PRIVACY + SECURITY BLOG

News, Developments, and Insights

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Privacy Tech Insights US State Privacy Law


Although a U.S. federal privacy law remains elusive, U.S. states have been busily passing new laws. The laws have many similarities, but there are some notable differences. California and Colorado have issued new regulations, some provisions of which strengthen components of the laws.  I expect other states to join in the party soon.

I will be holding a Webinar on U.S. State Privacy Law Developments tomorrow (Tues, Aug. 29, 2023 at 2 PM ET) with Libbie Canter (Covington) to discuss these laws. Click here to register now for this free webinar!

I have created some related resources and training materials that might be useful:

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BCLT Privacy Lecture on Murky Consent in Privacy Law

I’ll be speaking at Berkeley Law’s 16th Annual BCLT Privacy Lecture on 9/22 about Murky Consent: An Approach to the Fictions of Consent in Privacy Law with commenters, Ari Ezra Waldman (Professor, UC Irvine School of Law), Rebecca Wexler (Professor,  UC Berkeley School of Law), and Ella Corren (JSD, UC Berkeley School of Law).

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A New Open Letter to Law School Deans about Privacy Law Scholars and Curriculum

Privacy - Letter to Law School Deans

Before the pandemic, which seems like eons ago, I spearheaded a group of legal academics and practitioners in the field of privacy law who sent a letter to the deans of all U.S. law schools about privacy law education.  The pandemic occurred not too long after our letter, and deans had many other things to worry about during that time.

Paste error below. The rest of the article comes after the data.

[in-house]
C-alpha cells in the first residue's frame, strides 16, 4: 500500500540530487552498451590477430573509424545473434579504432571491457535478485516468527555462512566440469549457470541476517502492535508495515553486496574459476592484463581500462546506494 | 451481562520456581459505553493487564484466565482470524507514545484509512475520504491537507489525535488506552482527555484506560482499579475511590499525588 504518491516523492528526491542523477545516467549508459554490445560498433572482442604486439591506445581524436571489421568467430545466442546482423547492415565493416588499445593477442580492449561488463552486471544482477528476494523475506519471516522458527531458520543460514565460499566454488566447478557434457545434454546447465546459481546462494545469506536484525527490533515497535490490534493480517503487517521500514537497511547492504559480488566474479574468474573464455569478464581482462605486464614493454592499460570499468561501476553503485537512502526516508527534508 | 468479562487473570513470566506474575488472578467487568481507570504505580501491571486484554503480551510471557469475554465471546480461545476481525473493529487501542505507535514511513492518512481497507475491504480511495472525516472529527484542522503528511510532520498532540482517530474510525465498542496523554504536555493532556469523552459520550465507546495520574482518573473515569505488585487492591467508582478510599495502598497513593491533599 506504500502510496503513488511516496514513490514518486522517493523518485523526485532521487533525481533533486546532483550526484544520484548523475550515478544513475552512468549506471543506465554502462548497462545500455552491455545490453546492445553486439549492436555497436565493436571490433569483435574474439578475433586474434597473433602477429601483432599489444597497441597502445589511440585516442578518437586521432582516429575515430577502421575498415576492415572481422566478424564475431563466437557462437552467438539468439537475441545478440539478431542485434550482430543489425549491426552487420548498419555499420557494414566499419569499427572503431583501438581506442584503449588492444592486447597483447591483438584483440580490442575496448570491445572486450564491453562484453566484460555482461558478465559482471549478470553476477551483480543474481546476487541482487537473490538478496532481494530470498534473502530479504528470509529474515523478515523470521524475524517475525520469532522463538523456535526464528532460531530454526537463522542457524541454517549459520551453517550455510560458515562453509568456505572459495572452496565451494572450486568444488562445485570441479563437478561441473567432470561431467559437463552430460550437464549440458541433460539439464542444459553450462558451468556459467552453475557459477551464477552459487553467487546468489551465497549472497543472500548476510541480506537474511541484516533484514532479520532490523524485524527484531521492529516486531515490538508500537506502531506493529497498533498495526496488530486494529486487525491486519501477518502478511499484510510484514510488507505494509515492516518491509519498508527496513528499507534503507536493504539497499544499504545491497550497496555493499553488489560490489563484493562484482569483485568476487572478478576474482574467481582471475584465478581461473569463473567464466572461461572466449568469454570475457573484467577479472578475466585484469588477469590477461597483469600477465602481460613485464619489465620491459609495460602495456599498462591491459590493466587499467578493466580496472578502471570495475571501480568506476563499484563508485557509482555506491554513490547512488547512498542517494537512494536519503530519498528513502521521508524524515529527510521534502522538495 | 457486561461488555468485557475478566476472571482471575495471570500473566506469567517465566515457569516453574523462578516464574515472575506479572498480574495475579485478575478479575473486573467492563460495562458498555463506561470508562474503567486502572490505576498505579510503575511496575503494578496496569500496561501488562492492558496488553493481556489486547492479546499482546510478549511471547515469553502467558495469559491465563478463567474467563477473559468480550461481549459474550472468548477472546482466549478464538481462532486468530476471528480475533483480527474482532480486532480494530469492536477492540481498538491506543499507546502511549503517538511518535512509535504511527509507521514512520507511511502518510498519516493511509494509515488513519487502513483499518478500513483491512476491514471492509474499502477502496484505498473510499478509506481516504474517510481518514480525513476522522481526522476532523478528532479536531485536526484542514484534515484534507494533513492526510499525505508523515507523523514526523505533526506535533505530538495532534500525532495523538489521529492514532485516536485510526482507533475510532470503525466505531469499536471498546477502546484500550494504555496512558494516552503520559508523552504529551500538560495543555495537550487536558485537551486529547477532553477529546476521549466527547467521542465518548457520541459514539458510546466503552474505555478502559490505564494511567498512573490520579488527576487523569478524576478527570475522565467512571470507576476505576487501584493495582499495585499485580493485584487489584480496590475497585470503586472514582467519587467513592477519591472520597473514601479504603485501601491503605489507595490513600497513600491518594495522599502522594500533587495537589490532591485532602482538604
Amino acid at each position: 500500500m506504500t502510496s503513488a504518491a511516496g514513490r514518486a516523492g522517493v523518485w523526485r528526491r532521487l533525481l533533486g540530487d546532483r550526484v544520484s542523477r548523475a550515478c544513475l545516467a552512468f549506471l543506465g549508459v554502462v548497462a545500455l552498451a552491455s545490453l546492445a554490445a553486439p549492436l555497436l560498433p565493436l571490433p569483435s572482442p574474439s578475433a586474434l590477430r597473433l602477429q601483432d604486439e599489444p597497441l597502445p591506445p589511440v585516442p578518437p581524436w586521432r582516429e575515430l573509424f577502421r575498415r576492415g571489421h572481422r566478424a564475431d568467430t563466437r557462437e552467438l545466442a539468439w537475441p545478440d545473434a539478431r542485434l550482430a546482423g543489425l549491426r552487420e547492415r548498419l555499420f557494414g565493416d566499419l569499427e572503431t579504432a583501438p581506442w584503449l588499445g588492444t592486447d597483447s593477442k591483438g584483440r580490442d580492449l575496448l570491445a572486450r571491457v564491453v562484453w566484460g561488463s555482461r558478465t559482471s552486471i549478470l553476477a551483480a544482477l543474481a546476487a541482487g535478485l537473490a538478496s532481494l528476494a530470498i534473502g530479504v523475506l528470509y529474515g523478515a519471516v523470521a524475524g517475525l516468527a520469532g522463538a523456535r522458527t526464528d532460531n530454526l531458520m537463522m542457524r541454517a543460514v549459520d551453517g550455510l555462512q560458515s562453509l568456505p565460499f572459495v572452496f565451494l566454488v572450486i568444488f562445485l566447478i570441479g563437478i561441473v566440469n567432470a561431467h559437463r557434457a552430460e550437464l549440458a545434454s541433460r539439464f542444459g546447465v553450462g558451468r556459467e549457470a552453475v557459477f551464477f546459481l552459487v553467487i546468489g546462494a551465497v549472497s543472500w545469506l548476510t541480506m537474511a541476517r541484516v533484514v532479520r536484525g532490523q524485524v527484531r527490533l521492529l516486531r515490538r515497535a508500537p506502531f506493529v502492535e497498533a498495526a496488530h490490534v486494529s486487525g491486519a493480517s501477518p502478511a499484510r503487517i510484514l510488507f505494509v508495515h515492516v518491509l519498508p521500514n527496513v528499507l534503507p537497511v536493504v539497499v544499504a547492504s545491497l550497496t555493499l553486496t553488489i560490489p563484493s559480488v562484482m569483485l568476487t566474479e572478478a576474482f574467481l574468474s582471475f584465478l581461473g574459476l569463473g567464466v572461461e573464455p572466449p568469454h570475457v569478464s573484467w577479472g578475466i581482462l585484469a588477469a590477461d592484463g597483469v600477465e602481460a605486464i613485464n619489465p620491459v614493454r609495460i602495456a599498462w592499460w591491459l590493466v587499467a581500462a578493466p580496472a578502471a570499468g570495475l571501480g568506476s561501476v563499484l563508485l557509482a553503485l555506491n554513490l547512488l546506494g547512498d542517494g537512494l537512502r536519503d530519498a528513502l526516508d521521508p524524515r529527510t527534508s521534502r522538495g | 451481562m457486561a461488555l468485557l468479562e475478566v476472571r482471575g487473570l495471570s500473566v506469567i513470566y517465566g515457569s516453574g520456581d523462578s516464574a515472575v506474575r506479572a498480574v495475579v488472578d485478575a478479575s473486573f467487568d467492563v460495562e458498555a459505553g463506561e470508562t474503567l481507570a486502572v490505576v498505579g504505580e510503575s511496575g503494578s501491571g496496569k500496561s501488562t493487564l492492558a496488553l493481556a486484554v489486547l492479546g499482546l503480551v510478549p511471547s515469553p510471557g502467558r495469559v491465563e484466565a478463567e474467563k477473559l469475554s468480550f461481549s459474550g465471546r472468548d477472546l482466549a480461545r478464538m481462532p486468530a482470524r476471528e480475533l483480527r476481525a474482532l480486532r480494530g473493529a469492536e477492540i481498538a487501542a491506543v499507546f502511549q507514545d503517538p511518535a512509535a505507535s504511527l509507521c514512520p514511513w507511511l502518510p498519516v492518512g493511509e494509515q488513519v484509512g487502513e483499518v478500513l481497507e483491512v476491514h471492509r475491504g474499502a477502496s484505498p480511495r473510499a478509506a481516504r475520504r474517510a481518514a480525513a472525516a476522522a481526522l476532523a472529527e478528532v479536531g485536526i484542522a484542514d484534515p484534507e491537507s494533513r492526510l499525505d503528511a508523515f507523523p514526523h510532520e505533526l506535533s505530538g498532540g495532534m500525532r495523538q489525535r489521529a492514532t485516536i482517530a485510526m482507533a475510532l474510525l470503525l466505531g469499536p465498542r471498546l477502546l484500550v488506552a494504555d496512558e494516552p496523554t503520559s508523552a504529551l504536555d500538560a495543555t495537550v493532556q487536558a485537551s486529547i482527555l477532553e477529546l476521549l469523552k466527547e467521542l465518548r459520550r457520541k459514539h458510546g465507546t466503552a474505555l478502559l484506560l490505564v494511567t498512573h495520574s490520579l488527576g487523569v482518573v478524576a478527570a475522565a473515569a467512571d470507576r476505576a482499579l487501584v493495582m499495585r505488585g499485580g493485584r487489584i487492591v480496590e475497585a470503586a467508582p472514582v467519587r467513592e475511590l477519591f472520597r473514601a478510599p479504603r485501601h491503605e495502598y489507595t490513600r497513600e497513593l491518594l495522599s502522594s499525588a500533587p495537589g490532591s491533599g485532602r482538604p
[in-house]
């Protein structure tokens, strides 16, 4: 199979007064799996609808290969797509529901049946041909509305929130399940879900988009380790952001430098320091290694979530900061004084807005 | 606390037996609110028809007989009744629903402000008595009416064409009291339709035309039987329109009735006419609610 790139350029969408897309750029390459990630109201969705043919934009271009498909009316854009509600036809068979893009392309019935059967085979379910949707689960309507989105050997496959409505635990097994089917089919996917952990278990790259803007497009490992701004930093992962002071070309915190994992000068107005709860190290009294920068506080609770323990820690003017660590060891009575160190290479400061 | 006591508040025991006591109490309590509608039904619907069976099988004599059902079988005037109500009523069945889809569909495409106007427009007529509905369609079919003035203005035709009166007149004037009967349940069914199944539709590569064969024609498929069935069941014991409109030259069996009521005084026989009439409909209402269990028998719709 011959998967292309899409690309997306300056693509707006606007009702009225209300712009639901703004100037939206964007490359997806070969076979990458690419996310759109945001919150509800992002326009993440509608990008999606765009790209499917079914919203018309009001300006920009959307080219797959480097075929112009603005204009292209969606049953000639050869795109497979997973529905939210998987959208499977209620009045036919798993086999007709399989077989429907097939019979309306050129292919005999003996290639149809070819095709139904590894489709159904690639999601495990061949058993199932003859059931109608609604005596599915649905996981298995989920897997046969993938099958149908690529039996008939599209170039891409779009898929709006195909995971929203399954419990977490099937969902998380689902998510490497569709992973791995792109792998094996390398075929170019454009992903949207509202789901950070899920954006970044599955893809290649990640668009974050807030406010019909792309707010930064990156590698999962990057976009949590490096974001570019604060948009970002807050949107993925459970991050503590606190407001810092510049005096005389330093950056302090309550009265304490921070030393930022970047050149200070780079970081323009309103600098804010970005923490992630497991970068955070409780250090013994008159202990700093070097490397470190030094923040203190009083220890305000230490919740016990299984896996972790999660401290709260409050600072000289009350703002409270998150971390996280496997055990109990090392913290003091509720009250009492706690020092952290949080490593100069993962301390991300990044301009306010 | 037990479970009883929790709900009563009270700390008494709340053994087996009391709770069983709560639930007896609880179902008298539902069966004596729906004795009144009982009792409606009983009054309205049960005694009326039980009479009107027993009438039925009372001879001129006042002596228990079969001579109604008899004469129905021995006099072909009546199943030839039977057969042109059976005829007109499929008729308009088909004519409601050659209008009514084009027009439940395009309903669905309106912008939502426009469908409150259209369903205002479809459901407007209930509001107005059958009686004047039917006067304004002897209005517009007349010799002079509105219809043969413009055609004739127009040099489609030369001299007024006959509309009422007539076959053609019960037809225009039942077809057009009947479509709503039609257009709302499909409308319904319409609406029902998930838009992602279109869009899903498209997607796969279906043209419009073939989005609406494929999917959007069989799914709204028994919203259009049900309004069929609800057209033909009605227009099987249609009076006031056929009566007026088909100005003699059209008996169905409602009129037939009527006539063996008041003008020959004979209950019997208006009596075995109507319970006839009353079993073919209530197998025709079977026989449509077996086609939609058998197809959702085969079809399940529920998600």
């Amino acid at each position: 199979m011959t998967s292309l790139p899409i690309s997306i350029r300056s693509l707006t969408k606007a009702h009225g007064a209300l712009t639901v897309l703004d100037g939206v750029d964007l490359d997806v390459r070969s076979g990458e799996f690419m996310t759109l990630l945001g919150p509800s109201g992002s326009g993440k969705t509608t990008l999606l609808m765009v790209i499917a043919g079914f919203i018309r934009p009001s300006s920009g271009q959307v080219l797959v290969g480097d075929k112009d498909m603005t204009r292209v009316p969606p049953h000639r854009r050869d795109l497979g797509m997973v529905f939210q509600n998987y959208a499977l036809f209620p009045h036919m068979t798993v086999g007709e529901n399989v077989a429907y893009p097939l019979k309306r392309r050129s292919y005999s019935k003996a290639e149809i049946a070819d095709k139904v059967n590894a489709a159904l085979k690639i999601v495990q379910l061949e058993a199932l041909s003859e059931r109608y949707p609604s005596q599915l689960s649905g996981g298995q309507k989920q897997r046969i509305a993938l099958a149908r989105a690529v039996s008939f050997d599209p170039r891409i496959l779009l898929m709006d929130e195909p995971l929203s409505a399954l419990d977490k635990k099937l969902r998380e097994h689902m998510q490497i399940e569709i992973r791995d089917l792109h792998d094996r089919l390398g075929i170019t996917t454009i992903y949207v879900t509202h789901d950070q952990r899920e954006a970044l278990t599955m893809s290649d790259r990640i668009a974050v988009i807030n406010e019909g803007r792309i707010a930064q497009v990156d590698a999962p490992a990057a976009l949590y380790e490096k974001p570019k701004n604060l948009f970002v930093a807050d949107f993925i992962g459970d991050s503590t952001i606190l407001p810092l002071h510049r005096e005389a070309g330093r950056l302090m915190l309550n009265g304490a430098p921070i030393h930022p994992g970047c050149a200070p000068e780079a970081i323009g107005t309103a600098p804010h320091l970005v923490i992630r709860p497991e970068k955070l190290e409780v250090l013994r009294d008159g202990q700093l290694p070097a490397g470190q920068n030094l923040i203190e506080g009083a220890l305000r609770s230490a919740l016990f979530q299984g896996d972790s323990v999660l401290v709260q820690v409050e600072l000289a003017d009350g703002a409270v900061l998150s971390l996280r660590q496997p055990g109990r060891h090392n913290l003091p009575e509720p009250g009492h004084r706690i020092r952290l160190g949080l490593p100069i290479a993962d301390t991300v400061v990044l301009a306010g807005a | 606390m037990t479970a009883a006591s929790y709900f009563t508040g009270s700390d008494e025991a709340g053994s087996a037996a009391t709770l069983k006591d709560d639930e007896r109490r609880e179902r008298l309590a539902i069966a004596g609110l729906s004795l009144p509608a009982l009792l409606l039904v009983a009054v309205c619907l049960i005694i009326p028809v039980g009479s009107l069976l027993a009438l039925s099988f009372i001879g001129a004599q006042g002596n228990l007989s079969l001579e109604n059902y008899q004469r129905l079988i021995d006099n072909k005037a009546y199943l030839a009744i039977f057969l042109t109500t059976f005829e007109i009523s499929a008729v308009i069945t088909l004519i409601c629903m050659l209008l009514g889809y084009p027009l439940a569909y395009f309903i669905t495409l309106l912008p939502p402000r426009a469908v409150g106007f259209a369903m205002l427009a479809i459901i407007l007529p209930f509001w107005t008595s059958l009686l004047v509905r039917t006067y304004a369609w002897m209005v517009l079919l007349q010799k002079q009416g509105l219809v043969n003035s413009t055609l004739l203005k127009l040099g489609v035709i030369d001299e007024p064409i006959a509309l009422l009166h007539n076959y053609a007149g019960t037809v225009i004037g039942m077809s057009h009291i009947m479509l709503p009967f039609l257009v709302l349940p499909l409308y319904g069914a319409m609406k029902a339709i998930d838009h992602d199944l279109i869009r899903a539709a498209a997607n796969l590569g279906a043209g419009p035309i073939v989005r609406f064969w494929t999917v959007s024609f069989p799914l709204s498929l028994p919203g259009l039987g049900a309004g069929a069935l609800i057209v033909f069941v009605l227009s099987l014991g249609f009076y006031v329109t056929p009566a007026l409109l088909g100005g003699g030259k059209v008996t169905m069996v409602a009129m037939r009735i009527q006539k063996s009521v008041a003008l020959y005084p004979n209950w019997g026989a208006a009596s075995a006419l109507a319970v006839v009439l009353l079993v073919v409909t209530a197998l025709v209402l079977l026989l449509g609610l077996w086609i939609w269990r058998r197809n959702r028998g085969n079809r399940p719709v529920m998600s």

The time is right to send a follow up letter about why law schools should increase and improve their privacy law faculty and curriculum. So, I am emailing the letter below to all U.S. law school deans.  

You can see a PDF of the letter here.

* * * *

A New Open Letter to Law School Deans
about Privacy Law Scholars and Curriculum

[PDF Version]

August 1, 2023

Dear Dean,

We are writing to you and other law school deans to urge you to prioritize offering more courses and hiring more faculty in the information privacy law field.

We previously wrote an open letter to you before the pandemic, and we wish to send you another letter now because recent developments have strengthened our contentions below.

We call on you to consider taking one or more of the following actions:

  1. Hire more faculty members who focus their work and teaching on privacy law and technology issues.
  1. Add courses to the curriculum to cover privacy law issues.

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Webinar The New Breed of State Health Privacy Laws Blog

Webinar - State Health Privacy Laws 01

If you couldn’t make it to my recent webinar on Washington’s My Health My Data Act (MHMDA) and the new state health privacy laws, you can watch the replay here. I had a great discussion with  Mike Hintze (Hintze Law).

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The Funniest Hacker Stock Photos 5.0